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Chemical mediation of coral larval settlement by crustose coralline algae
Tebben, J.; Motti, C.A.; Siboni, N.; Tapiolas, D.M.; Negri, A.P.; Schupp, P.J.; Kitamura, M.; Hatta, M.; Steinberg, P.D.; Harder, T. (2015). Chemical mediation of coral larval settlement by crustose coralline algae. NPG Scientific Reports 5(10803): 11 pp. hdl.handle.net/10.1038/srep10803
In: Scientific Reports (Nature Publishing Group). Nature Publishing Group: London. ISSN 2045-2322, more
Peer reviewed article  

Available in Authors 

Keyword
    Marine

Authors  Top 
  • Tebben, J.
  • Motti, C.A.
  • Siboni, N.
  • Tapiolas, D.M.
  • Negri, A.P.
  • Schupp, P.J.
  • Kitamura, M.
  • Hatta, M.
  • Steinberg, P.D.
  • Harder, T.

Abstract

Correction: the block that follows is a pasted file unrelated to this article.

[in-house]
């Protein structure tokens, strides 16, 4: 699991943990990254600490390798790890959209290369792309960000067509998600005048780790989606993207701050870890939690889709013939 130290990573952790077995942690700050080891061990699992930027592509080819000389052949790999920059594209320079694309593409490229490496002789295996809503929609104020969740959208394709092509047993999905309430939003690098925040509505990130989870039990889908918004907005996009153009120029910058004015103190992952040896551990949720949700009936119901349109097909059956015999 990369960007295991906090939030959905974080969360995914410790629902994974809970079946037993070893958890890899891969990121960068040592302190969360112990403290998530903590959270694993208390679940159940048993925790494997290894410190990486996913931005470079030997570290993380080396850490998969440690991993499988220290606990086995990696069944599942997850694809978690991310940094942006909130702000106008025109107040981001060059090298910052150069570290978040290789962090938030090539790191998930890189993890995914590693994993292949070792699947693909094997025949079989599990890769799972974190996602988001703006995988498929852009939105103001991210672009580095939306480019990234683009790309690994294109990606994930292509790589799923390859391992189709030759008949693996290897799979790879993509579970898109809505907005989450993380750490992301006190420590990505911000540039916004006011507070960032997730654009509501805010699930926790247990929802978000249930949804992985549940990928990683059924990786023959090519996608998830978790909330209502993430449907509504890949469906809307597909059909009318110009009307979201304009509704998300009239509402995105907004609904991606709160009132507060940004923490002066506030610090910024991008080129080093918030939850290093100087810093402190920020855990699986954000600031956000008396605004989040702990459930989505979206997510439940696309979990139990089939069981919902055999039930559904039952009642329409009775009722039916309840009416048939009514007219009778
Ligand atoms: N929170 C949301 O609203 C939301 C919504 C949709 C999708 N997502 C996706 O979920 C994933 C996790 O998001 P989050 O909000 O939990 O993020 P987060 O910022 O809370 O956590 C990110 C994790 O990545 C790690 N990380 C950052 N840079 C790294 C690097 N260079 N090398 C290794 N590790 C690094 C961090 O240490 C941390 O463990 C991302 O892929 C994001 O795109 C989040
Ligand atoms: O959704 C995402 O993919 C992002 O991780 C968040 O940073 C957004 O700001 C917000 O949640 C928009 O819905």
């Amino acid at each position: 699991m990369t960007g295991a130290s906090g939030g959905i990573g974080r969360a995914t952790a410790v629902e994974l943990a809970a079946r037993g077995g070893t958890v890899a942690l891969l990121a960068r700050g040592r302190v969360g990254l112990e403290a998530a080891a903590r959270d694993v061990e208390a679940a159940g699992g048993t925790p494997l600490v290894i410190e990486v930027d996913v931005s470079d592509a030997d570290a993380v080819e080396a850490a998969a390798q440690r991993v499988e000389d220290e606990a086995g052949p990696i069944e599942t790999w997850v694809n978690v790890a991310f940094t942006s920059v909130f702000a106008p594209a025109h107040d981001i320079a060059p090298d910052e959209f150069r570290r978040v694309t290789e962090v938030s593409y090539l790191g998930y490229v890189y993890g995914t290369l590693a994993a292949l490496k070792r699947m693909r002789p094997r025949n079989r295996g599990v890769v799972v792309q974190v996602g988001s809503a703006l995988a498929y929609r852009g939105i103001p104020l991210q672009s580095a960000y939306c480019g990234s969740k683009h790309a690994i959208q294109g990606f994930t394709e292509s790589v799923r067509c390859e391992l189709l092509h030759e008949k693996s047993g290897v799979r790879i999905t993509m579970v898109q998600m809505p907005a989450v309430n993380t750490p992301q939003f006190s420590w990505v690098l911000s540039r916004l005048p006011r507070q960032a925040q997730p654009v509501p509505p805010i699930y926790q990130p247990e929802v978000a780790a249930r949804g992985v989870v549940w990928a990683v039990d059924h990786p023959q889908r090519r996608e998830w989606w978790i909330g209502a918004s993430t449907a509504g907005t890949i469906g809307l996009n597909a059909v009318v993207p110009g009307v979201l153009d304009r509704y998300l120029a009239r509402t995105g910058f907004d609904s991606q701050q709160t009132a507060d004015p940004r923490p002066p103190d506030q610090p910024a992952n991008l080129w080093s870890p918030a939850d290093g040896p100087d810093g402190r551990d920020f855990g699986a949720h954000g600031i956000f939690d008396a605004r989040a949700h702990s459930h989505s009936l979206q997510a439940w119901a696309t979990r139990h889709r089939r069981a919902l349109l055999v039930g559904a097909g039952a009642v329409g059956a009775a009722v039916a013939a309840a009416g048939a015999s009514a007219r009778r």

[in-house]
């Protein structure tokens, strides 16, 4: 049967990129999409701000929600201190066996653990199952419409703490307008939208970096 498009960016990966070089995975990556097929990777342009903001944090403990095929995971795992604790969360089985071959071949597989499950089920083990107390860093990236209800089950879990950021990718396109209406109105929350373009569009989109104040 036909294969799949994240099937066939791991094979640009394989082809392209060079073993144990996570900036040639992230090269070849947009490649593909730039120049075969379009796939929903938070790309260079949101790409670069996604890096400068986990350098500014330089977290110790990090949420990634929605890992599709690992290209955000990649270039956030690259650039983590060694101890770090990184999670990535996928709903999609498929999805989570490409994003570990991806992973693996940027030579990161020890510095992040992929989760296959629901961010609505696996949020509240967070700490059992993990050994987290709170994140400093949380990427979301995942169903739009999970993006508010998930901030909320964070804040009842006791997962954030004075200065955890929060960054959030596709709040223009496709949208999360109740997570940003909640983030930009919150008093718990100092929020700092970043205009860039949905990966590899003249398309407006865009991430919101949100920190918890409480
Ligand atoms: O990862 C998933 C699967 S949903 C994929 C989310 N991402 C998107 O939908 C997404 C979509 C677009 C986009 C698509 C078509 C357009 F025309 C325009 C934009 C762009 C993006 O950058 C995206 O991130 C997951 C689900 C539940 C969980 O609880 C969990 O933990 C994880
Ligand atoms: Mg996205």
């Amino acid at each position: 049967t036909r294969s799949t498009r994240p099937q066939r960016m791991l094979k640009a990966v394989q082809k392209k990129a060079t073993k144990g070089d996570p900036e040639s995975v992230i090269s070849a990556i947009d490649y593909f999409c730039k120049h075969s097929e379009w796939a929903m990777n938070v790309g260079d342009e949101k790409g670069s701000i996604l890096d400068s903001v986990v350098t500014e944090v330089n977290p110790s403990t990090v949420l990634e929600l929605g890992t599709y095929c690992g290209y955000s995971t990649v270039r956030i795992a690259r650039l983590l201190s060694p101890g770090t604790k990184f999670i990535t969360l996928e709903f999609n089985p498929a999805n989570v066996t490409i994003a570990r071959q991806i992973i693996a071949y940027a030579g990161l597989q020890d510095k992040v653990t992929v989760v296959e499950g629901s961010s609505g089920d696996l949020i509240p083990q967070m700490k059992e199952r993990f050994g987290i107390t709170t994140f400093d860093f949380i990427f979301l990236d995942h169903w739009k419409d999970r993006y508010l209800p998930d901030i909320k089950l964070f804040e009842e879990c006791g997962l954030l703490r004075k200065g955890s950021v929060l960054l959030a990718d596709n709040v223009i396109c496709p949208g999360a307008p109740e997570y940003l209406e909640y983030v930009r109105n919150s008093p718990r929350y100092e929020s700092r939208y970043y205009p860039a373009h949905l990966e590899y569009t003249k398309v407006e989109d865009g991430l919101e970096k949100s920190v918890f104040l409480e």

The majority of marine invertebrates produce dispersive larvae which, in order to complete their life cycles, must attach and metamorphose into benthic forms. This process, collectively referred to as settlement, is often guided by habitat-specific cues. While the sources of such cues are well known, the links between their biological activity, chemical identity, presence and quantification in situ are largely missing. Previous work on coral larval settlement in vitro has shown widespread induction by crustose coralline algae (CCA) and in particular their associated bacteria. However, we found that bacterial biofilms on CCA did not initiate ecologically realistic settlement responses in larvae of 11 hard coral species from Australia, Guam, Singapore and Japan. We instead found that algal chemical cues induce identical behavioral responses of larvae as per live CCA. We identified two classes of CCA cell wall-associated compounds – glycoglycerolipids and polysaccharides – as the main constituents of settlement inducing fractions. These algae-derived fractions induce settlement and metamorphosis at equivalent concentrations as present in CCA, both in small scale laboratory assays and under flow-through conditions, suggesting their ability to act in an ecologically relevant fashion to steer larval settlement of corals. Both compound classes were readily detected in natural samples.

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